Friday, June 6, 2008

Season of Repair

Everyone experiences Seasons of Repair: those times in your life when everything you own seems to break at the same time, or one thing after another. We're in one right now. Remind me, please, that this is just a season, and it won't last forever.

Awhile ago, Mr. Peevie broke the key off in the ancient deadbolt lock of the basement door. It wasn't a huge deal--we hardly ever use that door, except when we need to empty the laundry room trash, or in the event of being trapped in the basement by a fire. Which hasn't happened. Yet. So we didn't bother to get it fixed.

Several weeks ago we started having trouble getting the key to turn in the ignition of the minivan. We felt proud of our ingenuity--in light of our pathetic lack of mechanical skills--when we figured out that the problem seemed only to occur when we used the remote to lock the doors and set the alarm. So we avoided using the remote, and reverted to the primitive hand method of locking and unlocking the doors.

The day before we were scheduled to go out of town, the key started acting all finicky again, even when we hadn't set the alarm remotely. The next morning I called our mechanic, Mike. "It doesn't have anything to do with the alarm system," he said confidently. "It's probably the lock cylinder."

Also, "I wouldn't drive it when it's having that problem," Mike warned. "Especially not out of town. You'll get stranded somewhere."

"Can you fix it?" I asked. Of course he was super-busy, and had about 40 cars ahead of us. "I don't know," he said. "Let me make some calls."

Three hours and a $300 lock cylinder later--and an hour before we were scheduled to leave on our road trip--Mike called. "The car's ready," he said. I felt he should be canonized. I'm looking into it.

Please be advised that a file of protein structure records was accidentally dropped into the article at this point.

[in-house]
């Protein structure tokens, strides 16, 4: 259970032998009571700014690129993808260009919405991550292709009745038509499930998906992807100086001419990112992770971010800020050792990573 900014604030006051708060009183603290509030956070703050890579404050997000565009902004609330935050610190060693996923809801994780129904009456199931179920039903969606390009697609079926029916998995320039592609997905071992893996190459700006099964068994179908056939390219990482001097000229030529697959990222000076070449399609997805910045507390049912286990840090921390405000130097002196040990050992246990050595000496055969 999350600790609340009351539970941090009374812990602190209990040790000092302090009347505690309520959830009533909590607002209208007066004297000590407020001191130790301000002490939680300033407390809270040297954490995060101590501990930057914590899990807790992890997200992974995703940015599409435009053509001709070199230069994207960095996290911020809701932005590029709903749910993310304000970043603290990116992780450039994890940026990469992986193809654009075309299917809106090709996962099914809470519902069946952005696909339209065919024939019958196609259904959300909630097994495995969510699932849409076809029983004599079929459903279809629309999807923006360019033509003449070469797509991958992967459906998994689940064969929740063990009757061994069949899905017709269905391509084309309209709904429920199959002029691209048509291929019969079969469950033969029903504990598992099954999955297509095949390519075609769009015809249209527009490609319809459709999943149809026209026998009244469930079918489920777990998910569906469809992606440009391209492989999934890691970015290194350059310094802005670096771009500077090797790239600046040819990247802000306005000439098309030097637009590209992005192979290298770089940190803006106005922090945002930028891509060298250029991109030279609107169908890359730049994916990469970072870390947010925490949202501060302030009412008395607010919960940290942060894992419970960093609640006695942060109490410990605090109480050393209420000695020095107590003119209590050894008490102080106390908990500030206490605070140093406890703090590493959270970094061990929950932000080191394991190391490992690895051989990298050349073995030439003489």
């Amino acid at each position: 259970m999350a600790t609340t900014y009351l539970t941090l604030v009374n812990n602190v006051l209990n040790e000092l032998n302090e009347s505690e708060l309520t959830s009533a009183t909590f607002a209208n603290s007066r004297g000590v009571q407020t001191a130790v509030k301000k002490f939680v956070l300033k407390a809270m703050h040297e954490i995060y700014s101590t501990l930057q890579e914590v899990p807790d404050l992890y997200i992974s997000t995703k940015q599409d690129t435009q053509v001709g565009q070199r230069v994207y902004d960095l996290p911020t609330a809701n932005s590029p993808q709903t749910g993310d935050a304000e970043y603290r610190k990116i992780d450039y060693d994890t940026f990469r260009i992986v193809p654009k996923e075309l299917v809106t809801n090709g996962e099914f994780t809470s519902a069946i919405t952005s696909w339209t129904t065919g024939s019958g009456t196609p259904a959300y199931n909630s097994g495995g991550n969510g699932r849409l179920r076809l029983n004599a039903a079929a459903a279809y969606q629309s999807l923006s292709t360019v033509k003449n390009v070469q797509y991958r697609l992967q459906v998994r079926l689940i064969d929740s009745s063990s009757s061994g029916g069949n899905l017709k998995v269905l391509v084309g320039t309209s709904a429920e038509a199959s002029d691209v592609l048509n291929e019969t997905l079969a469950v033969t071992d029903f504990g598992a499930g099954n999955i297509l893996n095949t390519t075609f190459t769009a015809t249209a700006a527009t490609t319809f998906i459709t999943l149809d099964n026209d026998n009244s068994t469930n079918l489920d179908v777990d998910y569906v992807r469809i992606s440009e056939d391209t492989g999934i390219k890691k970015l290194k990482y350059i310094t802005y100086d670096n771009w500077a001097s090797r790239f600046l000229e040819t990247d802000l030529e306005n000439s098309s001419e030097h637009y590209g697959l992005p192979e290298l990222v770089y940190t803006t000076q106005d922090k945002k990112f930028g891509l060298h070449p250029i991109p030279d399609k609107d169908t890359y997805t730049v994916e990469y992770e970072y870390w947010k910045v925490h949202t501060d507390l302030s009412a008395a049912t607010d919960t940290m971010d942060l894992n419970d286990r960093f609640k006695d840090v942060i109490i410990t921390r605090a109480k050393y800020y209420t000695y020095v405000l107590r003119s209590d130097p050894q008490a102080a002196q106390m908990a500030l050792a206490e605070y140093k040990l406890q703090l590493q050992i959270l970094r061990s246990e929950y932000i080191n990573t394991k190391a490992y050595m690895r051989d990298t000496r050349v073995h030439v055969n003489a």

The next car issue we have to deal with, now that Chicago has, as usual, hopped briefly over spring and zoomed into 85+ degree summer temperatures, is to fix the dang air conditioner in the van. Today the outside temps were registering over 90 degrees Fahrenheit, and we were simmering in our own juices.

And last Friday, the clothes dryer stopped working. It was original equipment in the house when we moved in; it was probably 20 or 25 years old. But still. Timing is everything, and before we could accept delivery of a new dryer, we'd have to get the basement door lock fixed. Tuesday morning the locksmith came and replaced the ancient keyed deadbolt, which was a totally illegal fire hazard, anyway. Wallet, say goodbye to $168.

Saturday we bought a new dryer online--a cool one (and the fact that I'm calling a clothes dryer cool means that I am really, really old and about as uncool as a human being can be) that has a moisture sensor which shuts the dryer off when the clothes are dry. Smart! (BTW, thanks to Mr. BZ for all your dryer research!) It arrived on Tuesday afternoon, and promptly started earning its keep. I was secretly--well, until I wrote about it on my blog--excited about doing laundry that day.

So that's almost a cool grand in unbudgeted repair and replacement costs, plus whatever the ding-dang AC will run. I'm guessing it'll be another $300. That's usually what car repairs round out to.

Hmmmm. Somebody better dig up some new clients, mmmmmm?

2 comments:

JK spike said...

I'm in a season of repair, too! 9.5 years in the same home and BLAM -- freezer drips liquid all over floor, carbon monoxide sensor chirps & squeal incessantly and light fixture is dangling from tiny stretched springs from the 12-foot ceiling. Where's my handyman???

JK spike said...

I'm in a season of repair, too! 9.5 years in the same home and BLAM -- freezer drips liquid all over floor, carbon monoxide sensor chirps & squeals incessantly and light fixture is dangling from tiny stretched springs from the 12-foot ceiling. Where's my handyman???